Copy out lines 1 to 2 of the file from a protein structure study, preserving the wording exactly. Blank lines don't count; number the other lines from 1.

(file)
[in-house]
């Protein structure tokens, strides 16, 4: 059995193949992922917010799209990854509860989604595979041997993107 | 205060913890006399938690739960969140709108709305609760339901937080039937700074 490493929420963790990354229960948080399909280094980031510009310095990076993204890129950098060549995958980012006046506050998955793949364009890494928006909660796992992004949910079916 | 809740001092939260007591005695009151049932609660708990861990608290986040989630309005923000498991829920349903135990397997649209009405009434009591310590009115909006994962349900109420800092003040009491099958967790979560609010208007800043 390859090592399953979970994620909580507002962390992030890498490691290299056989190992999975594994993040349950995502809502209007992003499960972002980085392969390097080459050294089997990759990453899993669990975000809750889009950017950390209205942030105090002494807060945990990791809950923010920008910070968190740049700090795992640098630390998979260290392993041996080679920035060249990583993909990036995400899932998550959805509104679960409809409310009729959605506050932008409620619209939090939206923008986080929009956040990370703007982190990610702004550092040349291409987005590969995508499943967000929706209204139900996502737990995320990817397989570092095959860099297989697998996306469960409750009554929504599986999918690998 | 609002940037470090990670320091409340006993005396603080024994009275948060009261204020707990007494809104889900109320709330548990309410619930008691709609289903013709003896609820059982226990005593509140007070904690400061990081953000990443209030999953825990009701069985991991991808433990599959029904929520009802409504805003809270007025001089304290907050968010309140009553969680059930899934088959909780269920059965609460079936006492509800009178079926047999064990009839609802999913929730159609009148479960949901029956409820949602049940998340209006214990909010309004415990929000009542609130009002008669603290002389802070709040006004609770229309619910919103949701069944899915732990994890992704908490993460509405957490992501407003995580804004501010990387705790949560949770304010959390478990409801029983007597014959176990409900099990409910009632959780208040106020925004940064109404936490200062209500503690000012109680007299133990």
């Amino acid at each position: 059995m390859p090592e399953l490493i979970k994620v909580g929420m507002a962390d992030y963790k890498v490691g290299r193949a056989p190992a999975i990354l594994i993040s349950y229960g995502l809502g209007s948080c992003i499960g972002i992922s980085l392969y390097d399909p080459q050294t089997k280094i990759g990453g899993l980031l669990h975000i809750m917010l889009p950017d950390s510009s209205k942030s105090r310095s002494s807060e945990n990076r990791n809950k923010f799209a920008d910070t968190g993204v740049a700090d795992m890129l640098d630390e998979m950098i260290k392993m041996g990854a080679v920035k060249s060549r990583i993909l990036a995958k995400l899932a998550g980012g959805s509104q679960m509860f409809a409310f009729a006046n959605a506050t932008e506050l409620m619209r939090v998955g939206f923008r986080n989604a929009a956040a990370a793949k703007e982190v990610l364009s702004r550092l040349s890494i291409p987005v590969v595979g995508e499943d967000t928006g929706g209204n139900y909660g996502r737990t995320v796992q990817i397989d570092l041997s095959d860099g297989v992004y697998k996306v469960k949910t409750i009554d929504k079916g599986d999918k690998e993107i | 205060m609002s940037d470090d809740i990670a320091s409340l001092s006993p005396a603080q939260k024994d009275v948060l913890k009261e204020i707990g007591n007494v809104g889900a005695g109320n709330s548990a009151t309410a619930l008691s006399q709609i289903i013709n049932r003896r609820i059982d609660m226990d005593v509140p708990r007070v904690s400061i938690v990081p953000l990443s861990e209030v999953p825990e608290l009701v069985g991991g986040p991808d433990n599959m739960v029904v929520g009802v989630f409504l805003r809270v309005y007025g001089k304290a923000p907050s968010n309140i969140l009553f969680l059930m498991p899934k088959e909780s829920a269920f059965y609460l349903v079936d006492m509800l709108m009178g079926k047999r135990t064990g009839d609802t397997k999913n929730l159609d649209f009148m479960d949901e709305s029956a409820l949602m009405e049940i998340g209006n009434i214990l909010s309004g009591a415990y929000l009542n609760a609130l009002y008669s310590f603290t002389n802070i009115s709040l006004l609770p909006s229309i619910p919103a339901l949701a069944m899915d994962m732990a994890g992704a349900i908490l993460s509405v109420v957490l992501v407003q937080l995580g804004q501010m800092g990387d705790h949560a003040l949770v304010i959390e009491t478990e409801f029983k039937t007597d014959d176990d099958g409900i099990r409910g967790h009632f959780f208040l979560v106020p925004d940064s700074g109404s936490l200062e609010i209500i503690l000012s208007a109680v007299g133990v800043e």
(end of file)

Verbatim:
[in-house]
């Protein structure tokens, strides 16, 4: 059995193949992922917010799209990854509860989604595979041997993107 | 205060913890006399938690739960969140709108709305609760339901937080039937700074 490493929420963790990354229960948080399909280094980031510009310095990076993204890129950098060549995958980012006046506050998955793949364009890494928006909660796992992004949910079916 | 809740001092939260007591005695009151049932609660708990861990608290986040989630309005923000498991829920349903135990397997649209009405009434009591310590009115909006994962349900109420800092003040009491099958967790979560609010208007800043 390859090592399953979970994620909580507002962390992030890498490691290299056989190992999975594994993040349950995502809502209007992003499960972002980085392969390097080459050294089997990759990453899993669990975000809750889009950017950390209205942030105090002494807060945990990791809950923010920008910070968190740049700090795992640098630390998979260290392993041996080679920035060249990583993909990036995400899932998550959805509104679960409809409310009729959605506050932008409620619209939090939206923008986080929009956040990370703007982190990610702004550092040349291409987005590969995508499943967000929706209204139900996502737990995320990817397989570092095959860099297989697998996306469960409750009554929504599986999918690998 | 609002940037470090990670320091409340006993005396603080024994009275948060009261204020707990007494809104889900109320709330548990309410619930008691709609289903013709003896609820059982226990005593509140007070904690400061990081953000990443209030999953825990009701069985991991991808433990599959029904929520009802409504805003809270007025001089304290907050968010309140009553969680059930899934088959909780269920059965609460079936006492509800009178079926047999064990009839609802999913929730159609009148479960949901029956409820949602049940998340209006214990909010309004415990929000009542609130009002008669603290002389802070709040006004609770229309619910919103949701069944899915732990994890992704908490993460509405957490992501407003995580804004501010990387705790949560949770304010959390478990409801029983007597014959176990409900099990409910009632959780208040106020925004940064109404936490200062209500503690000012109680007299133990």